TURN ON NPR and you'll probably hear an example of storytelling's popularity: "Real people" telling "true stories" are everywhere these days. Stand-up comedian Mike Birbiglia is a real person who has a true story about his career in comedy, ending a relationship, and a sleep disorder, and he's gotten pretty good at telling it: First in a one-man show, then a book, and now the gently endearing film Sleepwalk with Me, co-written with storytelling high priest Ira Glass.

The likeable Birbiglia narrates the story, and the film cuts between Birbiglia telling his story and seeing the story actually happen. "Matt Pandamiglio" (Birbiglia) is an aspiring stand-up comedian, who's stuck in a relationship he can't commit to and has recently developed some pretty... visceral nightmares.

The great Lauren Ambrose (Can't Hardly Wait! Six Feet Under!) plays Abby, Matt's long-time girlfriend. "Everyone thinks the best thing about my life is my girlfriend," he laments, and it's true: She's wonderful. But he doesn't want to marry Abby, and his anxiety begins manifesting in dreams that his body acts out.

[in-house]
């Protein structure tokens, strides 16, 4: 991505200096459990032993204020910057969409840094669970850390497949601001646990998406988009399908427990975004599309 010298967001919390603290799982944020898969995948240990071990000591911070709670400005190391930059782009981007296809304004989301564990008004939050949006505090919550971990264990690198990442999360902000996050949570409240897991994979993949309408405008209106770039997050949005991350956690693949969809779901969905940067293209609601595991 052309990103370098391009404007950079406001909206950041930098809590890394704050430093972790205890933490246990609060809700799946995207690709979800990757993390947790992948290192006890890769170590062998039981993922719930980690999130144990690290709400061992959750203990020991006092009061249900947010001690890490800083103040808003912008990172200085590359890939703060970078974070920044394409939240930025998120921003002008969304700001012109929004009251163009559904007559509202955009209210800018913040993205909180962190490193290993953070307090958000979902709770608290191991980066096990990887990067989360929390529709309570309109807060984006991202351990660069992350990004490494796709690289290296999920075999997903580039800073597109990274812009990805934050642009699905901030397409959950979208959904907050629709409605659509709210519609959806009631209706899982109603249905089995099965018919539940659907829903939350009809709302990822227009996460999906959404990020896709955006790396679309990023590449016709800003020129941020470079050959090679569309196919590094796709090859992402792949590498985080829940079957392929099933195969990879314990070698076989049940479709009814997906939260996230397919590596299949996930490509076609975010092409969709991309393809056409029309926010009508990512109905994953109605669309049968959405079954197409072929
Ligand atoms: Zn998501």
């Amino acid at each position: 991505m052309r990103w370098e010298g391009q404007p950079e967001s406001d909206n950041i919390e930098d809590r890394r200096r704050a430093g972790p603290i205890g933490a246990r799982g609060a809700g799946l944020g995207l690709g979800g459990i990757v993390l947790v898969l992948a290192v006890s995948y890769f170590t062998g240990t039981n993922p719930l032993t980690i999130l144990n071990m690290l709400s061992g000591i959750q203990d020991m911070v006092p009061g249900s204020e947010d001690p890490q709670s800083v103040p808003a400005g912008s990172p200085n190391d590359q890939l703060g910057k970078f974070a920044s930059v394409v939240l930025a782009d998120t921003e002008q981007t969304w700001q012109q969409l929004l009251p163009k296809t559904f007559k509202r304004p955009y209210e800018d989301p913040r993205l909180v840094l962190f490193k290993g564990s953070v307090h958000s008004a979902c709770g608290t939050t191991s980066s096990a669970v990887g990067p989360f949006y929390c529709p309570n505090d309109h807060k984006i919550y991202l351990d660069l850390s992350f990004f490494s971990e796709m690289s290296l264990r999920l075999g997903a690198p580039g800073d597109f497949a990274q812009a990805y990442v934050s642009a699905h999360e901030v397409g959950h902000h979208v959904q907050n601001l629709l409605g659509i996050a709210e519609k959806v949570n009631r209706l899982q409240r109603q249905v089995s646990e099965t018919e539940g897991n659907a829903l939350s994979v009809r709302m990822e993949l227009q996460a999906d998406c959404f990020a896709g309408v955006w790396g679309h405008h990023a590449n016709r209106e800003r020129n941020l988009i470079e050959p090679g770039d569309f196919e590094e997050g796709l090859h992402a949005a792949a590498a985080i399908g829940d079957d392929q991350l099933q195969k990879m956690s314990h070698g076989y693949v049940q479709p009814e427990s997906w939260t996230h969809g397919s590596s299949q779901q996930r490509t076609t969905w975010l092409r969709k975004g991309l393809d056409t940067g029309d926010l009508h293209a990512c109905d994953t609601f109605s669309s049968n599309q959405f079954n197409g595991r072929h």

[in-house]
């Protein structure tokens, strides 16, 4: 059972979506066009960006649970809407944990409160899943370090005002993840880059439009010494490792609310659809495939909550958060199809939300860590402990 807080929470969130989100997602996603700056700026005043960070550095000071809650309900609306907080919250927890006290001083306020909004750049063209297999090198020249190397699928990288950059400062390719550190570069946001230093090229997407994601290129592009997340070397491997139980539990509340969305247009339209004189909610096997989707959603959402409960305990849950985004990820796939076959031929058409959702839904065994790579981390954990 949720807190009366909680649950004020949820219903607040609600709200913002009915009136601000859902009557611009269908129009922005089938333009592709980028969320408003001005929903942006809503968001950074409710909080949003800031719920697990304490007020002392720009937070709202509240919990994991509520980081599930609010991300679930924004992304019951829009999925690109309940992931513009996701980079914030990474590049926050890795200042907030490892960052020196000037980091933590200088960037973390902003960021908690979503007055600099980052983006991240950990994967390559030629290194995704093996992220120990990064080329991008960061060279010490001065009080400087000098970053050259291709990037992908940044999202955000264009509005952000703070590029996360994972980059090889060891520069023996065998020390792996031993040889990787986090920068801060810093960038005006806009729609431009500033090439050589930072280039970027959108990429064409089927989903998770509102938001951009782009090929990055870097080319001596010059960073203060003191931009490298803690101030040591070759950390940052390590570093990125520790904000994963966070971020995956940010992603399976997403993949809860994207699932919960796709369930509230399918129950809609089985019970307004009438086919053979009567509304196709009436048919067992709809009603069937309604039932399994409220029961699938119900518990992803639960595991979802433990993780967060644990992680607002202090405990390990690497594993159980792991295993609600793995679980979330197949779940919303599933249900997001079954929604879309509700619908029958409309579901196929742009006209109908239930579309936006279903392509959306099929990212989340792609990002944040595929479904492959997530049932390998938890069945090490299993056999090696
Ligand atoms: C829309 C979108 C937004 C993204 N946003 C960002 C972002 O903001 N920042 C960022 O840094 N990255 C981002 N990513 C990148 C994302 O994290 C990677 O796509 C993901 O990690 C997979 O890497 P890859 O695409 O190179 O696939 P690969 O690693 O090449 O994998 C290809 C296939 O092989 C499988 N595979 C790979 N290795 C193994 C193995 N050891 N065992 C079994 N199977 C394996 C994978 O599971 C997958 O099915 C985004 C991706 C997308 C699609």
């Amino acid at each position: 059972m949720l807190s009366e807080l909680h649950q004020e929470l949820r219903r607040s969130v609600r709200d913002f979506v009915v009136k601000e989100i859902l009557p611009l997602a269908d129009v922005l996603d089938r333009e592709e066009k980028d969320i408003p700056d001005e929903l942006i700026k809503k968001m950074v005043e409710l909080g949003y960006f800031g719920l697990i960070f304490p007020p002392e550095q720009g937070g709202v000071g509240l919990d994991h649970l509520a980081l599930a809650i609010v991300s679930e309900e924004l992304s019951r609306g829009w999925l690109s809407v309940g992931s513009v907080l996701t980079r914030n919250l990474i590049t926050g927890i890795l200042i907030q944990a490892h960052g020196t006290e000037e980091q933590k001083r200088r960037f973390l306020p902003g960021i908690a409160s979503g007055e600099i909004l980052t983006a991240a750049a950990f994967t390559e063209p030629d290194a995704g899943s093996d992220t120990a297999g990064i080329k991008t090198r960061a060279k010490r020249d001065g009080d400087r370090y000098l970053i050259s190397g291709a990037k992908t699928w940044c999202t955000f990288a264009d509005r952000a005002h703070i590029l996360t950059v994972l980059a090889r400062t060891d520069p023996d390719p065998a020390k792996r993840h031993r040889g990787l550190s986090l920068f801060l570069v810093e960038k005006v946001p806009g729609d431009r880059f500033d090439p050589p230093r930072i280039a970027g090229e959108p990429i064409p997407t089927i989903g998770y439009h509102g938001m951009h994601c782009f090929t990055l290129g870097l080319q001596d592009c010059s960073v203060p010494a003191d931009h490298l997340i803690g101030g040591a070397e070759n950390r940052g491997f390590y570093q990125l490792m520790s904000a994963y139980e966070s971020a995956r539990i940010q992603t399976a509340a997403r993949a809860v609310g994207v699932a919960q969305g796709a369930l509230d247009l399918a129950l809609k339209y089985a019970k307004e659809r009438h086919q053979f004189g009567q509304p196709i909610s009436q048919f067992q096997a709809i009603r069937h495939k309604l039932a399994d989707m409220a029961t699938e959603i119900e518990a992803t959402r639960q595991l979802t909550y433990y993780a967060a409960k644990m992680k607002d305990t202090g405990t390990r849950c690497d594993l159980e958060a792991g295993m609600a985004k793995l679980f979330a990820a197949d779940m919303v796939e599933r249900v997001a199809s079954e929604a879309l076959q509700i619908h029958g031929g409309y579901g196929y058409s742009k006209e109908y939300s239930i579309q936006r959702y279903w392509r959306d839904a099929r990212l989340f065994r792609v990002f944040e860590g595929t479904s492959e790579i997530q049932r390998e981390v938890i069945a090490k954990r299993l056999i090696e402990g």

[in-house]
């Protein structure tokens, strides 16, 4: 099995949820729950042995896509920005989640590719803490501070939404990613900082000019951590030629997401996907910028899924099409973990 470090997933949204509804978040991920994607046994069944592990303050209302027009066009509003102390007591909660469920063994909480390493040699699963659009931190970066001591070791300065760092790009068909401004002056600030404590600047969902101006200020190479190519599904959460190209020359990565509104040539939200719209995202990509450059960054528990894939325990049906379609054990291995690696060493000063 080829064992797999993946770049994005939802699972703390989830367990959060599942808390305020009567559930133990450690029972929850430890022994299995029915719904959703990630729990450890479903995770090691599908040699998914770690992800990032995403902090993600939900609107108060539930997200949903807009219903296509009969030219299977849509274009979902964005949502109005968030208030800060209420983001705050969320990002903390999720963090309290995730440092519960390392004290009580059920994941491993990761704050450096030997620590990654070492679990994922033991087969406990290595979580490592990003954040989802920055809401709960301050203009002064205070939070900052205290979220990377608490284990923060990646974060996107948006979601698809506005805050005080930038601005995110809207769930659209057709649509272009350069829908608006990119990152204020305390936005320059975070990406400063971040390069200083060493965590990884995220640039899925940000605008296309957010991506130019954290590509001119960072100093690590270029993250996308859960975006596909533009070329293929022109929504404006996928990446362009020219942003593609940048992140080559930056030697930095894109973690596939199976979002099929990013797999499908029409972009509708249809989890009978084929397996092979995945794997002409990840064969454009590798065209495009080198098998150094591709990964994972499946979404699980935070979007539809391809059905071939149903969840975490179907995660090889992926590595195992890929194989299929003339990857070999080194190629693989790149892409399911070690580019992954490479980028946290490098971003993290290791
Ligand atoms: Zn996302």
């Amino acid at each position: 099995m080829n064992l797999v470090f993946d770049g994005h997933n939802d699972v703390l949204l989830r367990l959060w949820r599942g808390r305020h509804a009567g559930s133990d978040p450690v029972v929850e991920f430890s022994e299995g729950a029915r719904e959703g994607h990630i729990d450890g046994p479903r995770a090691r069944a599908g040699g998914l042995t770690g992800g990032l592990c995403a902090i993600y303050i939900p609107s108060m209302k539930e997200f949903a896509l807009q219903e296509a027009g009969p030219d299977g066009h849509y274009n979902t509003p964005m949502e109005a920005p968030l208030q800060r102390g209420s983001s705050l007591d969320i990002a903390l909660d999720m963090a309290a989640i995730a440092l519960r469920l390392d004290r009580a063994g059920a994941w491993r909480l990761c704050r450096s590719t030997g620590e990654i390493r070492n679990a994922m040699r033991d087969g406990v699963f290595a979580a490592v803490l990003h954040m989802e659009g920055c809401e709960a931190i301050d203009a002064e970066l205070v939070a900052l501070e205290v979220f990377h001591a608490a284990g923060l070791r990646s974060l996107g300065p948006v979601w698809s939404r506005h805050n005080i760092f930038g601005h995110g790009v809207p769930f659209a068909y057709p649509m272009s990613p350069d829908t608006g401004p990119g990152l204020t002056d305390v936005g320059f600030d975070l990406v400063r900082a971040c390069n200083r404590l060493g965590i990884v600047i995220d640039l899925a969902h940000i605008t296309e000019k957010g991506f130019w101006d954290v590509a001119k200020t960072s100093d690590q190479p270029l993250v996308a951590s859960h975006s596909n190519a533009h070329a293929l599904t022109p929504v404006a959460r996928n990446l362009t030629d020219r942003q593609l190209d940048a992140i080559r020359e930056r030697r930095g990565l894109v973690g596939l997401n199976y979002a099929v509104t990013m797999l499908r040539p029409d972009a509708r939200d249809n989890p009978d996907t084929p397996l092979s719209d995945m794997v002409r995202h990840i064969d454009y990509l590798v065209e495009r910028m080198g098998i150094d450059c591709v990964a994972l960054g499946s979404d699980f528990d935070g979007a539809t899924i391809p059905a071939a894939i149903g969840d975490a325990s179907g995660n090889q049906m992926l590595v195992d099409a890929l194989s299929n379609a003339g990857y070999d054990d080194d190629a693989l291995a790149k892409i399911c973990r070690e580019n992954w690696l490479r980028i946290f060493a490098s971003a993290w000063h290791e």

Birbiglia's sleepwalking is the least interesting element of the film—after one or two sequences of him tearing down a hotel hallway half-naked, dreaming a man with a gun is chasing him, the point is pretty much made. (Other people's dreams are dull. No exceptions.) More compelling is the window into Birbiglia's stand-up career, which takes off after a guru-like Marc Maron—playing "Marc Mulheren"—urges Birbiglia to tell jokes about his actual life instead of the clunkers he's been recycling since college.

Birbiglia reminds us, several times, that what we're watching is a true story—but he cast his movie with his famous comedian friends, and changed everyone's names, just a little. Describing a story as "true" suggests there's only one way to tell it, but if this mild little comedy has a moral, it's this: Even a true story is changed in the telling. The best we can do is to tell our stories honestly and well.